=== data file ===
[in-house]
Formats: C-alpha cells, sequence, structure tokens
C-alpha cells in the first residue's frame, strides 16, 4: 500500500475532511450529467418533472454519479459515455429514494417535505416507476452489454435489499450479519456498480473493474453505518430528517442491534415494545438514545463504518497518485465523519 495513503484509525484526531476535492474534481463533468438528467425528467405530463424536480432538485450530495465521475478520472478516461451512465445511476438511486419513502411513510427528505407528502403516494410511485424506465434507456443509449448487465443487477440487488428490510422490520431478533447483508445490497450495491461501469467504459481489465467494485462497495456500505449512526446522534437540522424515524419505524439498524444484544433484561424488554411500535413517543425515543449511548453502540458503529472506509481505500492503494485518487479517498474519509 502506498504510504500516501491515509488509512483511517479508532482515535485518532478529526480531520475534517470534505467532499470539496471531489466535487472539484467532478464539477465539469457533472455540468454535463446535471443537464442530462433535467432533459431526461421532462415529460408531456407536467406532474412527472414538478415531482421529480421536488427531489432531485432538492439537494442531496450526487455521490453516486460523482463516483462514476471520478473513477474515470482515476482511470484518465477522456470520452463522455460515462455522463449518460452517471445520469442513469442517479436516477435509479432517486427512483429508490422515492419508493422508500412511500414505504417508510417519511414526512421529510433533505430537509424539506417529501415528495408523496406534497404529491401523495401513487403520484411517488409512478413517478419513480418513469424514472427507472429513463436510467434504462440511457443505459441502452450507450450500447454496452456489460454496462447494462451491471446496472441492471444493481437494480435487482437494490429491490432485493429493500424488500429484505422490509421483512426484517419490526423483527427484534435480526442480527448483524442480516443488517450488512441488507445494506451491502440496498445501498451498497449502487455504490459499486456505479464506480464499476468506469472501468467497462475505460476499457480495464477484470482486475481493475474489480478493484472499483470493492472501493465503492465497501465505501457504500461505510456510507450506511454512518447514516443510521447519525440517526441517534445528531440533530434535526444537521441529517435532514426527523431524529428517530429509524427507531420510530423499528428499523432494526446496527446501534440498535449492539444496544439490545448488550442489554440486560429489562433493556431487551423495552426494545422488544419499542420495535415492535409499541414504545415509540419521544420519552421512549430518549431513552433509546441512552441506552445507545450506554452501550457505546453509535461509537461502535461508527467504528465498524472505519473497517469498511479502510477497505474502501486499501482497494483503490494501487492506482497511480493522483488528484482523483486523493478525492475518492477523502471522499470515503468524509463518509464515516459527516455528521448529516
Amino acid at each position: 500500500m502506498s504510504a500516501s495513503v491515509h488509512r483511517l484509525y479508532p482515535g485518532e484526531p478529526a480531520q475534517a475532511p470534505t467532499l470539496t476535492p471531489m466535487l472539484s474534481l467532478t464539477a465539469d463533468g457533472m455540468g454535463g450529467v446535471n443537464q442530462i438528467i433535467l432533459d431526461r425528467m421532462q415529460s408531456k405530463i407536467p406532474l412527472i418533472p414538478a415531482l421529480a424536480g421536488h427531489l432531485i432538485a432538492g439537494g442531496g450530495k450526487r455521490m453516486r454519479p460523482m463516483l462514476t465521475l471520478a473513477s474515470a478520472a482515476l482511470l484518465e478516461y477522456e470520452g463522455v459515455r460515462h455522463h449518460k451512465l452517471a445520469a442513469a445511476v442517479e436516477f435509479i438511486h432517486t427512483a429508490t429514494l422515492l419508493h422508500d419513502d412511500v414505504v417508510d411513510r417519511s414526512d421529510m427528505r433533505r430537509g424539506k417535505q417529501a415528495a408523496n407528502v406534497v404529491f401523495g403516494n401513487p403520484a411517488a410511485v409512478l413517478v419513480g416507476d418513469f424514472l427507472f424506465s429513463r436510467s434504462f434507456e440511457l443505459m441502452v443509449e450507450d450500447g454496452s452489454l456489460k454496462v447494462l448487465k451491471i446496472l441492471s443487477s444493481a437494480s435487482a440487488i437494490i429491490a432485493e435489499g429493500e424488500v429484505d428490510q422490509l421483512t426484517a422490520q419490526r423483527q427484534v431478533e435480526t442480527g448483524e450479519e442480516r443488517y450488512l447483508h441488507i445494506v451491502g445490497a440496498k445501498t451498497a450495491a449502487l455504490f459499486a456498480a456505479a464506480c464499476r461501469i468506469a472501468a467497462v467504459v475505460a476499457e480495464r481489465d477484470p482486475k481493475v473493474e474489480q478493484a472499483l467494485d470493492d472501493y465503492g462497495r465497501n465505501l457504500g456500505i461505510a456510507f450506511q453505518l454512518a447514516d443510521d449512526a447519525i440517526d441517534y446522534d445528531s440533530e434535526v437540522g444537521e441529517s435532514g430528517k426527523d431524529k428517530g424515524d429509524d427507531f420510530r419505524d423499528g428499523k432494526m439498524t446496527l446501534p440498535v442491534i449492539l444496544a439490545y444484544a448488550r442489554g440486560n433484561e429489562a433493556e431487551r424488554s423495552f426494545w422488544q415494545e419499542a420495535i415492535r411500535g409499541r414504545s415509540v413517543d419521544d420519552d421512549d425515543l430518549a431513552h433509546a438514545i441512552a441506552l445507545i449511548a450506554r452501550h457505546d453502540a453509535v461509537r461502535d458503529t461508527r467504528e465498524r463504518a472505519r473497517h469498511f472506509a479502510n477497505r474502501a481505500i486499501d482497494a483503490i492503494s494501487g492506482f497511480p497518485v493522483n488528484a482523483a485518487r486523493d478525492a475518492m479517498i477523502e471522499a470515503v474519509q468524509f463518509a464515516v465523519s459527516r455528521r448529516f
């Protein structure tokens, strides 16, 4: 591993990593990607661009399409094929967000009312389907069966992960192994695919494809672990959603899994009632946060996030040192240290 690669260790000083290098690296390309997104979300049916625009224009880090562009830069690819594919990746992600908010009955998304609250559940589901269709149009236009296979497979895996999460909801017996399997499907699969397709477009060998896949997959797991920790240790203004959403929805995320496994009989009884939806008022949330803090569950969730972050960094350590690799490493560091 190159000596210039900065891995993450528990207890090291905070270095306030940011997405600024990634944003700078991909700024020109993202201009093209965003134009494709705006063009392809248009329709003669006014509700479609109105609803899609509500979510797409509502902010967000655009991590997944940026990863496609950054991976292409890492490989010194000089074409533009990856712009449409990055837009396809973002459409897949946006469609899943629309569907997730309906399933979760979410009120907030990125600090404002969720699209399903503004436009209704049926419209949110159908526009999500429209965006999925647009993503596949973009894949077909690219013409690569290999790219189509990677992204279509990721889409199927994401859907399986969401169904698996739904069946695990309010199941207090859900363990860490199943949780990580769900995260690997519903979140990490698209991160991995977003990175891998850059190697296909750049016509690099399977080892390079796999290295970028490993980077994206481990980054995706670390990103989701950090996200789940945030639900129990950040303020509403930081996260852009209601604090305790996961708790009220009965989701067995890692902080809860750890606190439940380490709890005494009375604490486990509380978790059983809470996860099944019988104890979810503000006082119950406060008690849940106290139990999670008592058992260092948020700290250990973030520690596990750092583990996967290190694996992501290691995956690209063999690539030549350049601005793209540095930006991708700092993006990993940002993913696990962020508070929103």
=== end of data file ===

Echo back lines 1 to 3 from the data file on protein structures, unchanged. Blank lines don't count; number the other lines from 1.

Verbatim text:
[in-house]
Formats: C-alpha cells, sequence, structure tokens
C-alpha cells in the first residue's frame, strides 16, 4: 500500500475532511450529467418533472454519479459515455429514494417535505416507476452489454435489499450479519456498480473493474453505518430528517442491534415494545438514545463504518497518485465523519 495513503484509525484526531476535492474534481463533468438528467425528467405530463424536480432538485450530495465521475478520472478516461451512465445511476438511486419513502411513510427528505407528502403516494410511485424506465434507456443509449448487465443487477440487488428490510422490520431478533447483508445490497450495491461501469467504459481489465467494485462497495456500505449512526446522534437540522424515524419505524439498524444484544433484561424488554411500535413517543425515543449511548453502540458503529472506509481505500492503494485518487479517498474519509 502506498504510504500516501491515509488509512483511517479508532482515535485518532478529526480531520475534517470534505467532499470539496471531489466535487472539484467532478464539477465539469457533472455540468454535463446535471443537464442530462433535467432533459431526461421532462415529460408531456407536467406532474412527472414538478415531482421529480421536488427531489432531485432538492439537494442531496450526487455521490453516486460523482463516483462514476471520478473513477474515470482515476482511470484518465477522456470520452463522455460515462455522463449518460452517471445520469442513469442517479436516477435509479432517486427512483429508490422515492419508493422508500412511500414505504417508510417519511414526512421529510433533505430537509424539506417529501415528495408523496406534497404529491401523495401513487403520484411517488409512478413517478419513480418513469424514472427507472429513463436510467434504462440511457443505459441502452450507450450500447454496452456489460454496462447494462451491471446496472441492471444493481437494480435487482437494490429491490432485493429493500424488500429484505422490509421483512426484517419490526423483527427484534435480526442480527448483524442480516443488517450488512441488507445494506451491502440496498445501498451498497449502487455504490459499486456505479464506480464499476468506469472501468467497462475505460476499457480495464477484470482486475481493475474489480478493484472499483470493492472501493465503492465497501465505501457504500461505510456510507450506511454512518447514516443510521447519525440517526441517534445528531440533530434535526444537521441529517435532514426527523431524529428517530429509524427507531420510530423499528428499523432494526446496527446501534440498535449492539444496544439490545448488550442489554440486560429489562433493556431487551423495552426494545422488544419499542420495535415492535409499541414504545415509540419521544420519552421512549430518549431513552433509546441512552441506552445507545450506554452501550457505546453509535461509537461502535461508527467504528465498524472505519473497517469498511479502510477497505474502501486499501482497494483503490494501487492506482497511480493522483488528484482523483486523493478525492475518492477523502471522499470515503468524509463518509464515516459527516455528521448529516